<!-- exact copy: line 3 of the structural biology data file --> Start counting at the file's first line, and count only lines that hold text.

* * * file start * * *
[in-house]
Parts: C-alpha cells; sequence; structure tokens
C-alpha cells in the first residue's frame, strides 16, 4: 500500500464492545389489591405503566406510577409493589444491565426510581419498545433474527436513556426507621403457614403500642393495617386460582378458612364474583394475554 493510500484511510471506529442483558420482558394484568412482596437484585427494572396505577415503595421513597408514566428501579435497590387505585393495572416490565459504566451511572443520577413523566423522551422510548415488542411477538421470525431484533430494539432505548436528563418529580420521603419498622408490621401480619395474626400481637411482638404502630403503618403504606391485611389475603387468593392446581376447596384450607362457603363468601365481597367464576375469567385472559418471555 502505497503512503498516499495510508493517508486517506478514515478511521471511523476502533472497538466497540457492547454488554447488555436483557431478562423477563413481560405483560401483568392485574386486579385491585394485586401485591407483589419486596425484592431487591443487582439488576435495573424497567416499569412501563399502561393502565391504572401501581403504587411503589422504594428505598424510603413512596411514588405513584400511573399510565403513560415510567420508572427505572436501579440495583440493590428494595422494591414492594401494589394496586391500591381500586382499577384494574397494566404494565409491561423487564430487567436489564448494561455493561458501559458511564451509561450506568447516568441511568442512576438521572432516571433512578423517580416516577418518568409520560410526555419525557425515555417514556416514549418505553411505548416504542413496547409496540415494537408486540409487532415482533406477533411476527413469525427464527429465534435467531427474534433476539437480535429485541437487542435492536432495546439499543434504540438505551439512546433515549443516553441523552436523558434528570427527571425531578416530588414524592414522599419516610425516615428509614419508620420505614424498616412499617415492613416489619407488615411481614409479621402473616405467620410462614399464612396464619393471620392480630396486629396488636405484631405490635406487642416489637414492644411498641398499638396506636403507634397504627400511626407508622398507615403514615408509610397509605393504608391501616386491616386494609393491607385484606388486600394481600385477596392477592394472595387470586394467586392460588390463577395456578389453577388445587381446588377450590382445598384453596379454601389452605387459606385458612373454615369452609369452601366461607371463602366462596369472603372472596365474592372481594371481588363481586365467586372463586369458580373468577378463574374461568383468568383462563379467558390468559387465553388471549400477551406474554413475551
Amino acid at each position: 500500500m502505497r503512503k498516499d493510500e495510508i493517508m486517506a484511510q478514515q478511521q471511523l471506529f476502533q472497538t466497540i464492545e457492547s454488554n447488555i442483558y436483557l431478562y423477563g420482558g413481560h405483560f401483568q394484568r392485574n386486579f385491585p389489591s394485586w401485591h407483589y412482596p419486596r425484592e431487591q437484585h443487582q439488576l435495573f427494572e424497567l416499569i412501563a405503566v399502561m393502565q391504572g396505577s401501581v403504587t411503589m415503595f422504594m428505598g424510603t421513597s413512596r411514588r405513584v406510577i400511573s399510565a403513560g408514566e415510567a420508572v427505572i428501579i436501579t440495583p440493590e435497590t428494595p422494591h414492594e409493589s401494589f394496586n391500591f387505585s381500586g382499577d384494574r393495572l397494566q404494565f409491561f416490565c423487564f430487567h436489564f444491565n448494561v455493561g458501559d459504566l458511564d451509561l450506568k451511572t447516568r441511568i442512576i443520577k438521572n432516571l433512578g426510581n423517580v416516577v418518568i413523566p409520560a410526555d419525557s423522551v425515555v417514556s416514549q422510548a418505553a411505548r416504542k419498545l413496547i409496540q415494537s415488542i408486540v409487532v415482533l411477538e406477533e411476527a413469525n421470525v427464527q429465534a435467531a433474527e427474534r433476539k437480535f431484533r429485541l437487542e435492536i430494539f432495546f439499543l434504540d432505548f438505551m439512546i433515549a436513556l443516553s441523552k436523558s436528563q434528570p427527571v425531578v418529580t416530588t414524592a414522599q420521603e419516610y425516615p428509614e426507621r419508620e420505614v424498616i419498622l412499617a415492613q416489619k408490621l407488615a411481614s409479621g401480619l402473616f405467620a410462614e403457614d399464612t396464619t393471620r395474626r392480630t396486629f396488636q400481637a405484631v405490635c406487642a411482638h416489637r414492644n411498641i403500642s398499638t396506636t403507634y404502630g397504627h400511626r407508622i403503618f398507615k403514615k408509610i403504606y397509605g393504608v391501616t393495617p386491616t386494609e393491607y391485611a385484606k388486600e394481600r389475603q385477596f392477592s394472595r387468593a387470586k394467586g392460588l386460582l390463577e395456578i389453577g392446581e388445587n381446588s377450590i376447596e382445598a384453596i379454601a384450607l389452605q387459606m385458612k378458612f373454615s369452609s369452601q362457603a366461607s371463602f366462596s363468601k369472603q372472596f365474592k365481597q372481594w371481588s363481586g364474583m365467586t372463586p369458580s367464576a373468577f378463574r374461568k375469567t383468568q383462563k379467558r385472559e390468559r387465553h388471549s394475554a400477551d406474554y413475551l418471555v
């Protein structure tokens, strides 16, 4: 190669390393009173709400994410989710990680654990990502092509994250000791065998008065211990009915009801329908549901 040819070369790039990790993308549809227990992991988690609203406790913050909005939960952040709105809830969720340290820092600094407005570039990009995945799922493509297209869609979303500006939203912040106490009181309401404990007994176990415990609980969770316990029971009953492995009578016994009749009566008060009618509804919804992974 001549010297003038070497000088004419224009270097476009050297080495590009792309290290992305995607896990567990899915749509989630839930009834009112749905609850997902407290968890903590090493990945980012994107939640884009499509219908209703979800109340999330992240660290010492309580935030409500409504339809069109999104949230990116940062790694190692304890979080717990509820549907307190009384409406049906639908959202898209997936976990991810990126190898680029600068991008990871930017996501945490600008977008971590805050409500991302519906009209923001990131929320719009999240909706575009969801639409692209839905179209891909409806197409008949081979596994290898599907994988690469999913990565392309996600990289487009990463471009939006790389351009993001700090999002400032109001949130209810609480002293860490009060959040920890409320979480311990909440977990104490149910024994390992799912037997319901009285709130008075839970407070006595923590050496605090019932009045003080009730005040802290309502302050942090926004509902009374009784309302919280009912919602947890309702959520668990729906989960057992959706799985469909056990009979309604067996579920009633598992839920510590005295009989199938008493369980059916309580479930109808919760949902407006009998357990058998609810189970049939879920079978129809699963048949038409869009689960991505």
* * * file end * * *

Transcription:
C-alpha cells in the first residue's frame, strides 16, 4: 500500500464492545389489591405503566406510577409493589444491565426510581419498545433474527436513556426507621403457614403500642393495617386460582378458612364474583394475554 493510500484511510471506529442483558420482558394484568412482596437484585427494572396505577415503595421513597408514566428501579435497590387505585393495572416490565459504566451511572443520577413523566423522551422510548415488542411477538421470525431484533430494539432505548436528563418529580420521603419498622408490621401480619395474626400481637411482638404502630403503618403504606391485611389475603387468593392446581376447596384450607362457603363468601365481597367464576375469567385472559418471555 502505497503512503498516499495510508493517508486517506478514515478511521471511523476502533472497538466497540457492547454488554447488555436483557431478562423477563413481560405483560401483568392485574386486579385491585394485586401485591407483589419486596425484592431487591443487582439488576435495573424497567416499569412501563399502561393502565391504572401501581403504587411503589422504594428505598424510603413512596411514588405513584400511573399510565403513560415510567420508572427505572436501579440495583440493590428494595422494591414492594401494589394496586391500591381500586382499577384494574397494566404494565409491561423487564430487567436489564448494561455493561458501559458511564451509561450506568447516568441511568442512576438521572432516571433512578423517580416516577418518568409520560410526555419525557425515555417514556416514549418505553411505548416504542413496547409496540415494537408486540409487532415482533406477533411476527413469525427464527429465534435467531427474534433476539437480535429485541437487542435492536432495546439499543434504540438505551439512546433515549443516553441523552436523558434528570427527571425531578416530588414524592414522599419516610425516615428509614419508620420505614424498616412499617415492613416489619407488615411481614409479621402473616405467620410462614399464612396464619393471620392480630396486629396488636405484631405490635406487642416489637414492644411498641398499638396506636403507634397504627400511626407508622398507615403514615408509610397509605393504608391501616386491616386494609393491607385484606388486600394481600385477596392477592394472595387470586394467586392460588390463577395456578389453577388445587381446588377450590382445598384453596379454601389452605387459606385458612373454615369452609369452601366461607371463602366462596369472603372472596365474592372481594371481588363481586365467586372463586369458580373468577378463574374461568383468568383462563379467558390468559387465553388471549400477551406474554413475551